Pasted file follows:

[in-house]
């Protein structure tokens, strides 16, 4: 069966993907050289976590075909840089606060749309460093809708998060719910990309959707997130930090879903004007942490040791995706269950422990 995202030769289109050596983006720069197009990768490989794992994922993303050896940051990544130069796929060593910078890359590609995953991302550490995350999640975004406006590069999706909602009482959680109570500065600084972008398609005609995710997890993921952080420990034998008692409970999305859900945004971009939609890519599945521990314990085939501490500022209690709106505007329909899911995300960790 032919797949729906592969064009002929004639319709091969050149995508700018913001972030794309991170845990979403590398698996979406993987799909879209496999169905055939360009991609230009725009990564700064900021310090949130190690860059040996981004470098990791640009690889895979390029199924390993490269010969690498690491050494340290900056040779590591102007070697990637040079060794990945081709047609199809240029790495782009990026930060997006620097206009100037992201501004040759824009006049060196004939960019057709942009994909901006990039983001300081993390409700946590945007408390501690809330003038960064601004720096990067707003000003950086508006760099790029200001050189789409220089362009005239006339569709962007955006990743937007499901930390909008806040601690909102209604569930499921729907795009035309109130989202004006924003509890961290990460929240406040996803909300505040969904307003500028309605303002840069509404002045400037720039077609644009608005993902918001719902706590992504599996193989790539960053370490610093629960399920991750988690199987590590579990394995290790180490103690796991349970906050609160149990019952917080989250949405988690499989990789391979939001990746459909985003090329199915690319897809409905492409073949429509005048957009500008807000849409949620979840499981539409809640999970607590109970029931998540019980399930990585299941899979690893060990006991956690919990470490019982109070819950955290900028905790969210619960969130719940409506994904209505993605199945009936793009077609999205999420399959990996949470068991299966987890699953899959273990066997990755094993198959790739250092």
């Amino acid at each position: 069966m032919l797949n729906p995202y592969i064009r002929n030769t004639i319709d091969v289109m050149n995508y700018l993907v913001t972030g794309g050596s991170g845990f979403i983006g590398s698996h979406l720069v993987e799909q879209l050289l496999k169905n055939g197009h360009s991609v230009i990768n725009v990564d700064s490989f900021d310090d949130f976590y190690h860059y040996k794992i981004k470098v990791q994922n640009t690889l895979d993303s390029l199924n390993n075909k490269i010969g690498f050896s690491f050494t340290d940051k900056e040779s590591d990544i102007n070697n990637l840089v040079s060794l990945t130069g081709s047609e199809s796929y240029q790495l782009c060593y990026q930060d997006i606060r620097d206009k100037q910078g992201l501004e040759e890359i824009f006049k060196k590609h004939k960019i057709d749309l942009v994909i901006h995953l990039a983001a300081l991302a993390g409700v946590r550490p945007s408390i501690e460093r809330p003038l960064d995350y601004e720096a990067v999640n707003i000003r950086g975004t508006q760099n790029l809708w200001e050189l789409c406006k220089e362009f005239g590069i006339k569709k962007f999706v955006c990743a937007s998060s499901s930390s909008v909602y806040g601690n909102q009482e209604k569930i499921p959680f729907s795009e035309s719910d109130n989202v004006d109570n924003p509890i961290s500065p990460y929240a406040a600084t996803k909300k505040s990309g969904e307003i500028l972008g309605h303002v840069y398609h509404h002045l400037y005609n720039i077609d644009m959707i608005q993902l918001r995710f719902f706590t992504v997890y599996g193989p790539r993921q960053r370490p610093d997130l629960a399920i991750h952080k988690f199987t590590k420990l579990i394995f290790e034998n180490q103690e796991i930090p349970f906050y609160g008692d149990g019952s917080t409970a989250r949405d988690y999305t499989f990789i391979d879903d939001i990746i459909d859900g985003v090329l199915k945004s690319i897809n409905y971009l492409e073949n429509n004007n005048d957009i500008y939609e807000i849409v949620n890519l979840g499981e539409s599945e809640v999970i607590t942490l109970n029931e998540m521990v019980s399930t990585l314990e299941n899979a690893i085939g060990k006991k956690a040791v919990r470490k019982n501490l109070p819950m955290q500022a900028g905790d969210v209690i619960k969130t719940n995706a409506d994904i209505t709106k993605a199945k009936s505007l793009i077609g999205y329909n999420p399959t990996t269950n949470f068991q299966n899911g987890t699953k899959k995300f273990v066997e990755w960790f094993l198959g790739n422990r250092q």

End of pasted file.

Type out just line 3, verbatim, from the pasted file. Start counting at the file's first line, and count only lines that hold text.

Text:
């Amino acid at each position: 069966m032919l797949n729906p995202y592969i064009r002929n030769t004639i319709d091969v289109m050149n995508y700018l993907v913001t972030g794309g050596s991170g845990f979403i983006g590398s698996h979406l720069v993987e799909q879209l050289l496999k169905n055939g197009h360009s991609v230009i990768n725009v990564d700064s490989f900021d310090d949130f976590y190690h860059y040996k794992i981004k470098v990791q994922n640009t690889l895979d993303s390029l199924n390993n075909k490269i010969g690498f050896s690491f050494t340290d940051k900056e040779s590591d990544i102007n070697n990637l840089v040079s060794l990945t130069g081709s047609e199809s796929y240029q790495l782009c060593y990026q930060d997006i606060r620097d206009k100037q910078g992201l501004e040759e890359i824009f006049k060196k590609h004939k960019i057709d749309l942009v994909i901006h995953l990039a983001a300081l991302a993390g409700v946590r550490p945007s408390i501690e460093r809330p003038l960064d995350y601004e720096a990067v999640n707003i000003r950086g975004t508006q760099n790029l809708w200001e050189l789409c406006k220089e362009f005239g590069i006339k569709k962007f999706v955006c990743a937007s998060s499901s930390s909008v909602y806040g601690n909102q009482e209604k569930i499921p959680f729907s795009e035309s719910d109130n989202v004006d109570n924003p509890i961290s500065p990460y929240a406040a600084t996803k909300k505040s990309g969904e307003i500028l972008g309605h303002v840069y398609h509404h002045l400037y005609n720039i077609d644009m959707i608005q993902l918001r995710f719902f706590t992504v997890y599996g193989p790539r993921q960053r370490p610093d997130l629960a399920i991750h952080k988690f199987t590590k420990l579990i394995f290790e034998n180490q103690e796991i930090p349970f906050y609160g008692d149990g019952s917080t409970a989250r949405d988690y999305t499989f990789i391979d879903d939001i990746i459909d859900g985003v090329l199915k945004s690319i897809n409905y971009l492409e073949n429509n004007n005048d957009i500008y939609e807000i849409v949620n890519l979840g499981e539409s599945e809640v999970i607590t942490l109970n029931e998540m521990v019980s399930t990585l314990e299941n899979a690893i085939g060990k006991k956690a040791v919990r470490k019982n501490l109070p819950m955290q500022a900028g905790d969210v209690i619960k969130t719940n995706a409506d994904i209505t709106k993605a199945k009936s505007l793009i077609g999205y329909n999420p399959t990996t269950n949470f068991q299966n899911g987890t699953k899959k995300f273990v066997e990755w960790f094993l198959g790739n422990r250092q």